Introduction: Oven Smoked Ribs

About: I've worked for Instructables off and on since 2006 building and documenting just about everything I enjoy doing. I am now the Creative Programs founder and manager for Autodesk and just finished building out…

Even though these ribs are cooked in the oven, they still have a kiss of smokey flavor.  That's right, ribs can be "oven-smoked" indoors, right in your very own kitchen using wet wood chips and a smoking tent made of heavy duty tinfoil.

Just because it might be wintertime where you live doesn't mean that you have to give up your favorite smoked meats.  Sure, they're not exactly like real smoker-smoked ribs, but since I like ribs almost as much as I like pizza, it's at least something I can do to please the Rib Gods during the colder months.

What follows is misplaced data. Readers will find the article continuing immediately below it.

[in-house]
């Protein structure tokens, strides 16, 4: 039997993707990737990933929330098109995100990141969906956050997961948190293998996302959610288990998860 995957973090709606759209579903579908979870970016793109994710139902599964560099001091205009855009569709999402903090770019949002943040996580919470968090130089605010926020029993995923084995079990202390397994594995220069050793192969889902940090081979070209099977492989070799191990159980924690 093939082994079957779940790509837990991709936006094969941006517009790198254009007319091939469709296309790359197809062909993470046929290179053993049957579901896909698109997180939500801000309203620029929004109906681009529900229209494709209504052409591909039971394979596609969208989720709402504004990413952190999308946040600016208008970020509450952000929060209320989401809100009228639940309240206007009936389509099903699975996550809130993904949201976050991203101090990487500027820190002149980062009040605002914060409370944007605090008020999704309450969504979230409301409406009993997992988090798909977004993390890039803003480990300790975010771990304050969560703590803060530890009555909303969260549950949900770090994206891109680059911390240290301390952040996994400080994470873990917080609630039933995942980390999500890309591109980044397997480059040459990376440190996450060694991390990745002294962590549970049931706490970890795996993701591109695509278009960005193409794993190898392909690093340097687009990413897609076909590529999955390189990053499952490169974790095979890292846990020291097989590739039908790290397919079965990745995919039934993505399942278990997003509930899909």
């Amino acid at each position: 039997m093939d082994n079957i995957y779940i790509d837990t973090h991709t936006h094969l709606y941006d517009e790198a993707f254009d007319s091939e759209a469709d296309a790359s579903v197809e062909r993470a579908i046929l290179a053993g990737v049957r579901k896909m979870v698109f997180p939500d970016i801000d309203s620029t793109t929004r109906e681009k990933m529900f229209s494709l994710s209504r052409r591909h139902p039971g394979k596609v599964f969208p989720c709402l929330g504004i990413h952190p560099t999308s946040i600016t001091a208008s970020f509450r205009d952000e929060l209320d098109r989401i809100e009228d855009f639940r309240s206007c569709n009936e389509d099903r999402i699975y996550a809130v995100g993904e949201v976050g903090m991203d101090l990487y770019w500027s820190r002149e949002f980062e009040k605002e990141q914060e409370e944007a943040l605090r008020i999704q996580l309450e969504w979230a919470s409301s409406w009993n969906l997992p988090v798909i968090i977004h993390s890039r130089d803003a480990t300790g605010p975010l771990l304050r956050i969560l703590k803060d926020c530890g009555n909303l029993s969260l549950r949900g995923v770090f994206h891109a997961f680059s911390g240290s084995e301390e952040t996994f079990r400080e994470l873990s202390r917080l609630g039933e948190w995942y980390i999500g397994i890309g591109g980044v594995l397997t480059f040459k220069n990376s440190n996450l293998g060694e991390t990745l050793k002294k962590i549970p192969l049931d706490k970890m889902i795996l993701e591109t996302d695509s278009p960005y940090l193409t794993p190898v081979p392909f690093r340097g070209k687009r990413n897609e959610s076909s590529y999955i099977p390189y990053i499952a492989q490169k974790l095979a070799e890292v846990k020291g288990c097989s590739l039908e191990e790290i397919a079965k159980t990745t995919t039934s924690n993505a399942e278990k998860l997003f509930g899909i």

This recipe is based upon Mark Bittman's article and recipe "For a Smoky Taste in Oven Ribs" that appeared in the The New York Times on 12/9/09.

Step 1: Prep Smoking Chips

You can pick up smoking chips at your local hardware or specialty foods store.  My local ACE hardware carried Weber Cherry Wood Chunks, so I got those. 

Smoking experts have favorite types of woods for imparting specific flavors upon their meat - apple for a light sweetness, mesquite for a deep penetrating flavor, aromatic alder for a more subtle smoke on fish and seafood, and so on, and so on, but since this is already a bastardized indoor smoking operation I think any type of wood you can find will do just fine.

There isn't anything particularly special about pre-packaged smoking chips - if you live outside of a city and can access some nature that hasn't seen any pesticides, chances are you can collect some wood chips from the world right around you.